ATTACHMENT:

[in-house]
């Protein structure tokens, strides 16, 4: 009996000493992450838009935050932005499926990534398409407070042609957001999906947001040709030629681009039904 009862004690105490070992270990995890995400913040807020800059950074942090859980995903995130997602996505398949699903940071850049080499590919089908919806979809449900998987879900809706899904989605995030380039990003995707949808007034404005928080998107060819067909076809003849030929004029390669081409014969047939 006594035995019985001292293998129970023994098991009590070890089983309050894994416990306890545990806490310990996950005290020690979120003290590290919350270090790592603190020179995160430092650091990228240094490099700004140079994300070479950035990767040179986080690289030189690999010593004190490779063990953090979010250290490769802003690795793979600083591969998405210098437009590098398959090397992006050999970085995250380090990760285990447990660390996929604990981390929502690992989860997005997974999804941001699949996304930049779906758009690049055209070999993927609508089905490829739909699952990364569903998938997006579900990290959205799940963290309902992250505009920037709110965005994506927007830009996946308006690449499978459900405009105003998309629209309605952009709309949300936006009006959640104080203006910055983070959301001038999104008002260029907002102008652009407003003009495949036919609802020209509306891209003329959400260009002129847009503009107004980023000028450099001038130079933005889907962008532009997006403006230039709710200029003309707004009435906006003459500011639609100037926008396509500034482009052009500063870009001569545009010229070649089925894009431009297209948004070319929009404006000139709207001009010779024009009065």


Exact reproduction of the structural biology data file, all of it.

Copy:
[in-house]
């Protein structure tokens, strides 16, 4: 009996000493992450838009935050932005499926990534398409407070042609957001999906947001040709030629681009039904 009862004690105490070992270990995890995400913040807020800059950074942090859980995903995130997602996505398949699903940071850049080499590919089908919806979809449900998987879900809706899904989605995030380039990003995707949808007034404005928080998107060819067909076809003849030929004029390669081409014969047939 006594035995019985001292293998129970023994098991009590070890089983309050894994416990306890545990806490310990996950005290020690979120003290590290919350270090790592603190020179995160430092650091990228240094490099700004140079994300070479950035990767040179986080690289030189690999010593004190490779063990953090979010250290490769802003690795793979600083591969998405210098437009590098398959090397992006050999970085995250380090990760285990447990660390996929604990981390929502690992989860997005997974999804941001699949996304930049779906758009690049055209070999993927609508089905490829739909699952990364569903998938997006579900990290959205799940963290309902992250505009920037709110965005994506927007830009996946308006690449499978459900405009105003998309629209309605952009709309949300936006009006959640104080203006910055983070959301001038999104008002260029907002102008652009407003003009495949036919609802020209509306891209003329959400260009002129847009503009107004980023000028450099001038130079933005889907962008532009997006403006230039709710200029003309707004009435906006003459500011639609100037926008396509500034482009052009500063870009001569545009010229070649089925894009431009297209948004070319929009404006000139709207001009010779024009009065």